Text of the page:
The ODIRA model we have proposed can explain the formation of the SUL1 amplicons by invoking a rather simple, but presumably rare, replication error that occurs when a replication fork progresses through closely spaced inverted repeats [2]. To produce the intermediate for interstitial inverted amplicons, two replication errors must occur at oppositely oriented forks—a requirement that would increase the rarity of dog bone formation. However, the two closed forks need not occur at forks proceeding from a single origin. It is also possible to create larger dog bones if the replication error occurs at any two diverging forks along a chromosome, regardless of the origin from which they arose. In fact, only four of the 22 inverted amplicons we have characterized in detail contained a single origin of replication—suggesting that forks from different replicons could have contributed to the inversion events. This latter situation is relevant when considering events in mammalian genomes, where replication origins are more broadly distributed across intergenic regions with an average spacing of 50 to 300 kb [20, 21] and where inverted amplicons, which are often identified by FISH patterns on karyotypes, can be hundreds of kilobases to several megabases long (see, for example, [22, 23]).

Single closed forks can also generate amplification events [2]. A centromere proximal closed fork would produce an acentric linear inverted chromosomal fragment, while a telomere proximal close fork would lead to isochromosome formation with deletion of telomeric sequences. In our limited set of clones we did not detect any acentric fragments, but clone 10205-cE, an isochromosome with a deletion of one of the copies of CEN2 and loss of telomere adjacent sequences, could have resulted from a closed fork distal to SUL1.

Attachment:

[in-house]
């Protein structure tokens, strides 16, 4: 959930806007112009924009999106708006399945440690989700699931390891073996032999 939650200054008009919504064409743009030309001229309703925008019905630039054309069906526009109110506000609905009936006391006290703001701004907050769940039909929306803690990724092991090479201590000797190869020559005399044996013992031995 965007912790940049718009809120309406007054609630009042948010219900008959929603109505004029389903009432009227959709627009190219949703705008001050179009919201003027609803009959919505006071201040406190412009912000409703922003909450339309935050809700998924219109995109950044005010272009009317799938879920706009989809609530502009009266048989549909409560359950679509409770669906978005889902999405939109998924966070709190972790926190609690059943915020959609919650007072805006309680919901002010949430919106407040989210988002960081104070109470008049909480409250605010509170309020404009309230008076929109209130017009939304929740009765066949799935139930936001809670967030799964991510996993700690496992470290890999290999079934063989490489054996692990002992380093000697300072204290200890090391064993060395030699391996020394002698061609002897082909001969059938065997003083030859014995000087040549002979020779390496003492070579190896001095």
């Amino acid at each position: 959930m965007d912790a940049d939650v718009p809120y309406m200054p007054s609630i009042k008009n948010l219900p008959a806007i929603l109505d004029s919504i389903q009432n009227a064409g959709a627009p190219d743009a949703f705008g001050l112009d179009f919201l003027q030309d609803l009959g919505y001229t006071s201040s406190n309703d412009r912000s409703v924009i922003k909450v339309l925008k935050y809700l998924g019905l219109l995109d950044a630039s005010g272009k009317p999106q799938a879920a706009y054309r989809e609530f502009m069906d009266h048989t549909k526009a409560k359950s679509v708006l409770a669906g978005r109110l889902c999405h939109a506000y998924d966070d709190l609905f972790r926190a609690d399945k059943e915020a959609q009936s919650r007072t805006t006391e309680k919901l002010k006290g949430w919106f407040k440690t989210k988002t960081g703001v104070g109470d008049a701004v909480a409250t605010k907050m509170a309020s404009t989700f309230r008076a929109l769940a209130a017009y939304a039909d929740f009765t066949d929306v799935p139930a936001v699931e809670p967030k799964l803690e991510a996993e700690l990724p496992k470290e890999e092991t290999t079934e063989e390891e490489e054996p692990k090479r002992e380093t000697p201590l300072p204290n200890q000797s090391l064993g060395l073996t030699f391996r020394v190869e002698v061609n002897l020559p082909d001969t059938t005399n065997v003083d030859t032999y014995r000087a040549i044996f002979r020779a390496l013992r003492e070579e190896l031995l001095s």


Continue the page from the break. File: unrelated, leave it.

The frequency with which we recover inverted SUL1 amplicons is probably not due to structural or sequence properties of the chromosomal domain that contains SUL1: The density of small, interrupted inverted repeats surrounding the SUL1 locus is similar to that found in other regions of the genome—roughly one such sequence (7 bp inverted repeats with spacing of less than 70 bp) every 240 bp. Instead, the reason that SUL1 amplification is so common is likely due to the selective advantage conferred by the extra copies of SUL1 for cells growing in a sulfate-limited chemostat (a ~40% growth advantage over the ancestral strain; [4]). Moreover, even before the dimeric plasmid integrates to generate a more stably inherited amplicon, cells with the dimeric circle are expected to experience a similar selective advantage [4, 16].

In addition to the ODIRA model, there are two general classes of replication models that could explain the alternating inverted structure of the SUL1 amplicons. One class includes MMBIR and FoSTeS [6]. The common feature of these models is that a free 3’ DNA end, from either a DNA break or a stalled replication fork, carries out a search for microhomology at which the free 3’ end can initiate replication by strand invasion. In FoSTeS, the 3’ end can undergo multiple sequential invasions to generate complex rearrangements. The second class of models that can generate Tandem Inverted Duplications (TIDs), described by Kugelberg et al. [24], suggests that replication stress causes a leading strand to fold back on itself at a pair of short interrupted inverted repeats, copying the newly synthesized nascent strand until a second pair of short interrupted inverted repeats is encountered, at which point synthesis of the template strand resumes. After the next round of replication, the newly synthesized strand contains a structure that is identical to the ones we find at the SUL1 locus, but in this model for amplification there is no requirement for the presence of an origin of replication in the amplified segment.